Alternative schools show graduation rate hike
The New Mexico Public Education Department released the statewide graduation rates for the 2015-2016 school year
- The New Mexico high school graduation rate is at an all-time high of 71 percent.
- The graduation rates for three CCSD high schools dropped between 8.6 and 18.3 percentage points.
- Charlie Y. Brown High School in Bloomfield had the largest graduation rate increase with 14.7 percentage points.
- Career Prep High School in Shiprock has the largest decrease in graduation rate at 18.3 percentage points.
FARMINGTON — The alternative high schools in San Juan County showed the largest improvement in their high school graduation rate with three of them increasing between more than 9 percentage points and almost 15 percentage points, according to recently released data.
That change comes as the graduation rate for three high schools in the Central Consolidated School District decreased between 8.6 and 18.3 percentage points.
The New Mexico Public Education Department released the graduation rate for all state public high schools for the 2015-2016 school year Monday. The statewide rate increased to 71 percent from 68.6 percent for 2014-2015.
Gov. Susana Martinez announced the 2015-2016 high school graduation rate was a record high for New Mexico, according to a press release. It has increased about 8 percentage points since the 2010-2011 school year, according to state education department data.
Even so, New Mexico continues to lag behind the national rate. The high school graduation rate nationwide for the 2014-2015 school year was 83.2 percent, according to a White House press release.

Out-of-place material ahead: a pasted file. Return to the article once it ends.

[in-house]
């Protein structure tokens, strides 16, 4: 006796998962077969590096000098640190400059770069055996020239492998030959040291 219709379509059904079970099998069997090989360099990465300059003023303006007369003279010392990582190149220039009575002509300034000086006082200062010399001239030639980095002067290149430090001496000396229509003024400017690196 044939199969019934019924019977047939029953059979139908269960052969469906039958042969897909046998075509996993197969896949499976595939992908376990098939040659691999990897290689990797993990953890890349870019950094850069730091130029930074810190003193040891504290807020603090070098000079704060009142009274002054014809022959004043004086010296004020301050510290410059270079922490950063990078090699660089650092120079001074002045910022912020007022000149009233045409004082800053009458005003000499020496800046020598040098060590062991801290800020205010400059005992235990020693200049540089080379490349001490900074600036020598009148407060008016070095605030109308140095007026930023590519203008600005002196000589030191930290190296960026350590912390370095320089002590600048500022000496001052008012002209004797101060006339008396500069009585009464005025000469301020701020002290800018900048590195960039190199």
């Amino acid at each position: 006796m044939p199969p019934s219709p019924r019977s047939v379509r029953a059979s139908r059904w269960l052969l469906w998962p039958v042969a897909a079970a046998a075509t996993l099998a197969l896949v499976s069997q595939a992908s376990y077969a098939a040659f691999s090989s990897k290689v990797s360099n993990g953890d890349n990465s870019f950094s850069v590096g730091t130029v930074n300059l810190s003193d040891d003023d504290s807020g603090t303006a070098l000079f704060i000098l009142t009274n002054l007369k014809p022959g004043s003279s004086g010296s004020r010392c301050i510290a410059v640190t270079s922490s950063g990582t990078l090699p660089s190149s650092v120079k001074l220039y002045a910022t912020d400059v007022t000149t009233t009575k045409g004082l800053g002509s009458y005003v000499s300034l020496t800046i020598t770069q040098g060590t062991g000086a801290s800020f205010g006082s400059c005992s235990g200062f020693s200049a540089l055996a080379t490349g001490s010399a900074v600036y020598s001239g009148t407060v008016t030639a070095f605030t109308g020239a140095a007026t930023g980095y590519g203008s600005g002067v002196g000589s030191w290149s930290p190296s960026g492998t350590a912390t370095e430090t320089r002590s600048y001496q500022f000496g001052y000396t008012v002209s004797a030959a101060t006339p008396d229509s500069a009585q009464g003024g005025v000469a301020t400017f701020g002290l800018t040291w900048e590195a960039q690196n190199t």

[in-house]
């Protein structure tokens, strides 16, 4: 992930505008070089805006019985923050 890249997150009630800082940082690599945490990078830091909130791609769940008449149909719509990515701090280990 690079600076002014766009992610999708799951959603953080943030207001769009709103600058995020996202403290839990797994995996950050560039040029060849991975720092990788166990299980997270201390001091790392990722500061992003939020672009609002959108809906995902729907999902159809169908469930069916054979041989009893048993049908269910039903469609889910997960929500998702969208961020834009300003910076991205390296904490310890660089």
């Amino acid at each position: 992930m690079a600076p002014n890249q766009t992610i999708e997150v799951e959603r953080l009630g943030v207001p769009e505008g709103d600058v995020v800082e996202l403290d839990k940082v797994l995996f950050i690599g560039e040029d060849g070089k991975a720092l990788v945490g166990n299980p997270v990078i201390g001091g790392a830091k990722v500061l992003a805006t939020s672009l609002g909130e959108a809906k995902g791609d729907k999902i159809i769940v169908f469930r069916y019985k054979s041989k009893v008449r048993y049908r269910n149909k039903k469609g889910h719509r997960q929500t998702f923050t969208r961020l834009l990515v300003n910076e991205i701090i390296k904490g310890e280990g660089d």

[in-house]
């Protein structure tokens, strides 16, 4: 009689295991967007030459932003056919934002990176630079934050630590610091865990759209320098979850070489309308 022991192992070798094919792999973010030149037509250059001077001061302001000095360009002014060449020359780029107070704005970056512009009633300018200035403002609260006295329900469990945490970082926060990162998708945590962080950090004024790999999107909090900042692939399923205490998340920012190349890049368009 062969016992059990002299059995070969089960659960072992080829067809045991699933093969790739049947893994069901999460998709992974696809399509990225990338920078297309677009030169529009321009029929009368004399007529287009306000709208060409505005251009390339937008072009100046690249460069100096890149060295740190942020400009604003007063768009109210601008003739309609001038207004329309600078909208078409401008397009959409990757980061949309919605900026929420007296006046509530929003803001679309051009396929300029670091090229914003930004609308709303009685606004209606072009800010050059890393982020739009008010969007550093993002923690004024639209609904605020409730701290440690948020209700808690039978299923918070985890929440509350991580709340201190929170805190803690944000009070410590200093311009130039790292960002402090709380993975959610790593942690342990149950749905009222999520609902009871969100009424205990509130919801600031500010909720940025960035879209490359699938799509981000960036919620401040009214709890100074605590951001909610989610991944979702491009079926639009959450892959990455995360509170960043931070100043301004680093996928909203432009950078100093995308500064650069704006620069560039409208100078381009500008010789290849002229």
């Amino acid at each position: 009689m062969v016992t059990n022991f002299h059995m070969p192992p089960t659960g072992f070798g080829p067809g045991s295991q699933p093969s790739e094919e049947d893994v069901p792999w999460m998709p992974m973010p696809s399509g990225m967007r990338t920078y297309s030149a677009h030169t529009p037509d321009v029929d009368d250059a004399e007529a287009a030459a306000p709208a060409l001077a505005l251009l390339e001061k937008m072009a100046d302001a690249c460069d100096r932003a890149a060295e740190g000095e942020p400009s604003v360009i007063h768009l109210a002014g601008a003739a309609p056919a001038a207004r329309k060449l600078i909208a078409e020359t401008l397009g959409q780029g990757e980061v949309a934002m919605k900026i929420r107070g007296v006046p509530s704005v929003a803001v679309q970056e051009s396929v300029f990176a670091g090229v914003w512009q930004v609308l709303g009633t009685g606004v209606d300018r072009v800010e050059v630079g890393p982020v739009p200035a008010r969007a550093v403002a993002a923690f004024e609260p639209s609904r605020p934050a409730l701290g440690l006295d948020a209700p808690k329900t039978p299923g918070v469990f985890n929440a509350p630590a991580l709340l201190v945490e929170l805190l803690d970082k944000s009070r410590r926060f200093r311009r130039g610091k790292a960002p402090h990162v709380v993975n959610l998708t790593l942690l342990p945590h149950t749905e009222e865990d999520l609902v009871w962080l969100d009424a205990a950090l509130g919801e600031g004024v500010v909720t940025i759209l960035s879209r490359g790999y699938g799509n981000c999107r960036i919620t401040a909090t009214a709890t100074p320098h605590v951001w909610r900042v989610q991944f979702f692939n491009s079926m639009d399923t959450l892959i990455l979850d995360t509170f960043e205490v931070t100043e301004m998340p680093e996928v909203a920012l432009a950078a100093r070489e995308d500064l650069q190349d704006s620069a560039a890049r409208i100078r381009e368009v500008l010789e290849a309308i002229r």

Alternative high schools like Vista Nueva in Aztec, Charlie Y. Brown in Bloomfield and Rocinante in Farmington saw the largest increases in their graduation rate.
Charlie Y. Brown High School had a 14.7 percentage point increase, Rocinante High School saw a 12.9 percentage point increase and there was a 9.3 percentage point increase for Vista Nueva High School.
Bloomfield School District Superintendent Kim Mizell cited a credit-recovery program introduced last school year at Charlie Y. Brown for the increase in the graduation rate.
“It’s something we definitely want to celebrate,” Mizell said about the graduation rate increase.
The Bloomfield High School graduation rate increased 1.6 percentage points to 72 percent.
Farmington Municipal School District Superintendent Gene Schmidt said he felt good about the district’s performance.
Rocinante High School’s graduation rate increased from 35.1 percent to 48 percent, but Farmington and Piedra Vista high schools saw small decreases in their graduation rate. Farmington High decreased 1.6 percentage points to 72 percent, and Piedra Vista had a 0.2 percentage point decrease to 80 percent.
“We’ve very pleased. Sometimes, holding your own is a good thing,” Schmidt said.
He added that Rocinante High had the largest graduating class in school history with 75 students in 2016.
Aztec Municipal School District Superintendent Kirk Carpenter described the changes at Aztec High School and Vista Nueva as a mixed bag.
There was a 9.7 percentage point decrease in Aztec High School’s graduation rate from 78.7 percent to 69 percent. But Vista Nueva High School’s graduation rate increased from 45.7 percent to 55 percent.
Carpenter said district officials plan to examine the data from the Aztec High graduating class of 2016 to figure how to improve the graduation rate.
“We’re never happy when a graduation rate decreases,” Carpenter said.
For the Central Consolidated School District, Career Prep High School saw an 18.3 percentage point decline in its graduation rate, decreasing from 29.3 percent to 11 percent.
There was an 11.2 percentage point drop for Newcomb High School, as the graduation rate decreased from 72.2 percent to 61 percent. Shiprock High School decreased a total of 8.6 percentage points, from 72.6 percent to 64 percent.
Kirtland Central High School had the smallest decrease with a 1.4 percentage point drop to 76 percent.
CCSD spokesman James Preminger said the district declined comment. He said officials are waiting to receive additional graduation rate data from the state education department.
Joshua Kellogg covers education for The Daily Times. He can be reached at 505-564-4627.